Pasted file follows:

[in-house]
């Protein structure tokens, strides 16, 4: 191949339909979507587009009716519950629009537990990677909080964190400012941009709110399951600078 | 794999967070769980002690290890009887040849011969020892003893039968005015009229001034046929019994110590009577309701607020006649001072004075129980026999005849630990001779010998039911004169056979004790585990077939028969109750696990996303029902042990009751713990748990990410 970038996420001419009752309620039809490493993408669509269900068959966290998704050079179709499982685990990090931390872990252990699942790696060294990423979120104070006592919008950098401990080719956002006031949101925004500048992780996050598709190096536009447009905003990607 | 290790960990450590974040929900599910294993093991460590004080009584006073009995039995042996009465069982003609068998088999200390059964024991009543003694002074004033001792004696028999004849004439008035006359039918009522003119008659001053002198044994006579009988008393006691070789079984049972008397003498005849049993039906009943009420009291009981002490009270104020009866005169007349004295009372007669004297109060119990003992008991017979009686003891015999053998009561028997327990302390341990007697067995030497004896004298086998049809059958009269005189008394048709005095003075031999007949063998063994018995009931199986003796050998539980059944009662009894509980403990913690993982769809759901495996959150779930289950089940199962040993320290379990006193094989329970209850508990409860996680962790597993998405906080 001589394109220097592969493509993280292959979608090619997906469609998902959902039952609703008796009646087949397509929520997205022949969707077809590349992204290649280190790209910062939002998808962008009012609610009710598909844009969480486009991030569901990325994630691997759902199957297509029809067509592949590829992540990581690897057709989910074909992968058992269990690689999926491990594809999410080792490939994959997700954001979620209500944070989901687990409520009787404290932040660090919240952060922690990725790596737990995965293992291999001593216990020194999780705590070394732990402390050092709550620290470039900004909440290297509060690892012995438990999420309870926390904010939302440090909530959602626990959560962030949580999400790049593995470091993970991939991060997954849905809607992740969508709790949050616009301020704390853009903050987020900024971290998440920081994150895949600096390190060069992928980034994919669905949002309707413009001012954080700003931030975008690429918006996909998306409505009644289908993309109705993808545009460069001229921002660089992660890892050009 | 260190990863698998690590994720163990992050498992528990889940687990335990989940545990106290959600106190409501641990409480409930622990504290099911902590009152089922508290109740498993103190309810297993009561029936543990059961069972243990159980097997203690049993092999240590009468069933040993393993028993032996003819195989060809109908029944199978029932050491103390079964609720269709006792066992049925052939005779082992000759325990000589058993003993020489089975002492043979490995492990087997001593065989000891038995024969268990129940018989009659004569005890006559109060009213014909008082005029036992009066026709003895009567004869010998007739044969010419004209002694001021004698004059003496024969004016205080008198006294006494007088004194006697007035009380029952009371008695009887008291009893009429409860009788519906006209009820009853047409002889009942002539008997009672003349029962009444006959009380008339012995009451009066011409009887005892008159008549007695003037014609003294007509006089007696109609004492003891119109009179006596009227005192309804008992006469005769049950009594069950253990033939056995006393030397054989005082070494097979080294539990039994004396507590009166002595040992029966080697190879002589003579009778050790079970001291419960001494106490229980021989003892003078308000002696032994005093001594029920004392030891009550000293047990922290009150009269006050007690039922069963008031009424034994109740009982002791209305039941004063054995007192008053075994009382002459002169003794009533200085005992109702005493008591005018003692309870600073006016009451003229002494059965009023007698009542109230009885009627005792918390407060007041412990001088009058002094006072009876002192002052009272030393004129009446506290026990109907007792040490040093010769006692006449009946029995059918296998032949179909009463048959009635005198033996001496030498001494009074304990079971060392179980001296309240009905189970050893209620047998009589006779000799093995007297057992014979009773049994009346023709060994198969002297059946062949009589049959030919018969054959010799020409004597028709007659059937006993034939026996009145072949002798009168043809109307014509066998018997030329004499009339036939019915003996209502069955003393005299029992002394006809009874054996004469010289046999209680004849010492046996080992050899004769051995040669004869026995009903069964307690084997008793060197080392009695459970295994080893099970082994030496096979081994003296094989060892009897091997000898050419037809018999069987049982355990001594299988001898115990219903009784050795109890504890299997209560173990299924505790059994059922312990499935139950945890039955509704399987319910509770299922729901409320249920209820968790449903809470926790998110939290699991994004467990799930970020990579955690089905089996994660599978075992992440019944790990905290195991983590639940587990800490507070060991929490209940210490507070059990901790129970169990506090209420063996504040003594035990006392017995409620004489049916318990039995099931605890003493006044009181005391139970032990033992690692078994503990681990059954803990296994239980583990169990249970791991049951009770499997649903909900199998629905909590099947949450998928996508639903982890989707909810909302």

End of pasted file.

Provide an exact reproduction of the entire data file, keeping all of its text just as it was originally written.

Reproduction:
[in-house]
């Protein structure tokens, strides 16, 4: 191949339909979507587009009716519950629009537990990677909080964190400012941009709110399951600078 | 794999967070769980002690290890009887040849011969020892003893039968005015009229001034046929019994110590009577309701607020006649001072004075129980026999005849630990001779010998039911004169056979004790585990077939028969109750696990996303029902042990009751713990748990990410 970038996420001419009752309620039809490493993408669509269900068959966290998704050079179709499982685990990090931390872990252990699942790696060294990423979120104070006592919008950098401990080719956002006031949101925004500048992780996050598709190096536009447009905003990607 | 290790960990450590974040929900599910294993093991460590004080009584006073009995039995042996009465069982003609068998088999200390059964024991009543003694002074004033001792004696028999004849004439008035006359039918009522003119008659001053002198044994006579009988008393006691070789079984049972008397003498005849049993039906009943009420009291009981002490009270104020009866005169007349004295009372007669004297109060119990003992008991017979009686003891015999053998009561028997327990302390341990007697067995030497004896004298086998049809059958009269005189008394048709005095003075031999007949063998063994018995009931199986003796050998539980059944009662009894509980403990913690993982769809759901495996959150779930289950089940199962040993320290379990006193094989329970209850508990409860996680962790597993998405906080 001589394109220097592969493509993280292959979608090619997906469609998902959902039952609703008796009646087949397509929520997205022949969707077809590349992204290649280190790209910062939002998808962008009012609610009710598909844009969480486009991030569901990325994630691997759902199957297509029809067509592949590829992540990581690897057709989910074909992968058992269990690689999926491990594809999410080792490939994959997700954001979620209500944070989901687990409520009787404290932040660090919240952060922690990725790596737990995965293992291999001593216990020194999780705590070394732990402390050092709550620290470039900004909440290297509060690892012995438990999420309870926390904010939302440090909530959602626990959560962030949580999400790049593995470091993970991939991060997954849905809607992740969508709790949050616009301020704390853009903050987020900024971290998440920081994150895949600096390190060069992928980034994919669905949002309707413009001012954080700003931030975008690429918006996909998306409505009644289908993309109705993808545009460069001229921002660089992660890892050009 | 260190990863698998690590994720163990992050498992528990889940687990335990989940545990106290959600106190409501641990409480409930622990504290099911902590009152089922508290109740498993103190309810297993009561029936543990059961069972243990159980097997203690049993092999240590009468069933040993393993028993032996003819195989060809109908029944199978029932050491103390079964609720269709006792066992049925052939005779082992000759325990000589058993003993020489089975002492043979490995492990087997001593065989000891038995024969268990129940018989009659004569005890006559109060009213014909008082005029036992009066026709003895009567004869010998007739044969010419004209002694001021004698004059003496024969004016205080008198006294006494007088004194006697007035009380029952009371008695009887008291009893009429409860009788519906006209009820009853047409002889009942002539008997009672003349029962009444006959009380008339012995009451009066011409009887005892008159008549007695003037014609003294007509006089007696109609004492003891119109009179006596009227005192309804008992006469005769049950009594069950253990033939056995006393030397054989005082070494097979080294539990039994004396507590009166002595040992029966080697190879002589003579009778050790079970001291419960001494106490229980021989003892003078308000002696032994005093001594029920004392030891009550000293047990922290009150009269006050007690039922069963008031009424034994109740009982002791209305039941004063054995007192008053075994009382002459002169003794009533200085005992109702005493008591005018003692309870600073006016009451003229002494059965009023007698009542109230009885009627005792918390407060007041412990001088009058002094006072009876002192002052009272030393004129009446506290026990109907007792040490040093010769006692006449009946029995059918296998032949179909009463048959009635005198033996001496030498001494009074304990079971060392179980001296309240009905189970050893209620047998009589006779000799093995007297057992014979009773049994009346023709060994198969002297059946062949009589049959030919018969054959010799020409004597028709007659059937006993034939026996009145072949002798009168043809109307014509066998018997030329004499009339036939019915003996209502069955003393005299029992002394006809009874054996004469010289046999209680004849010492046996080992050899004769051995040669004869026995009903069964307690084997008793060197080392009695459970295994080893099970082994030496096979081994003296094989060892009897091997000898050419037809018999069987049982355990001594299988001898115990219903009784050795109890504890299997209560173990299924505790059994059922312990499935139950945890039955509704399987319910509770299922729901409320249920209820968790449903809470926790998110939290699991994004467990799930970020990579955690089905089996994660599978075992992440019944790990905290195991983590639940587990800490507070060991929490209940210490507070059990901790129970169990506090209420063996504040003594035990006392017995409620004489049916318990039995099931605890003493006044009181005391139970032990033992690692078994503990681990059954803990296994239980583990169990249970791991049951009770499997649903909900199998629905909590099947949450998928996508639903982890989707909810909302």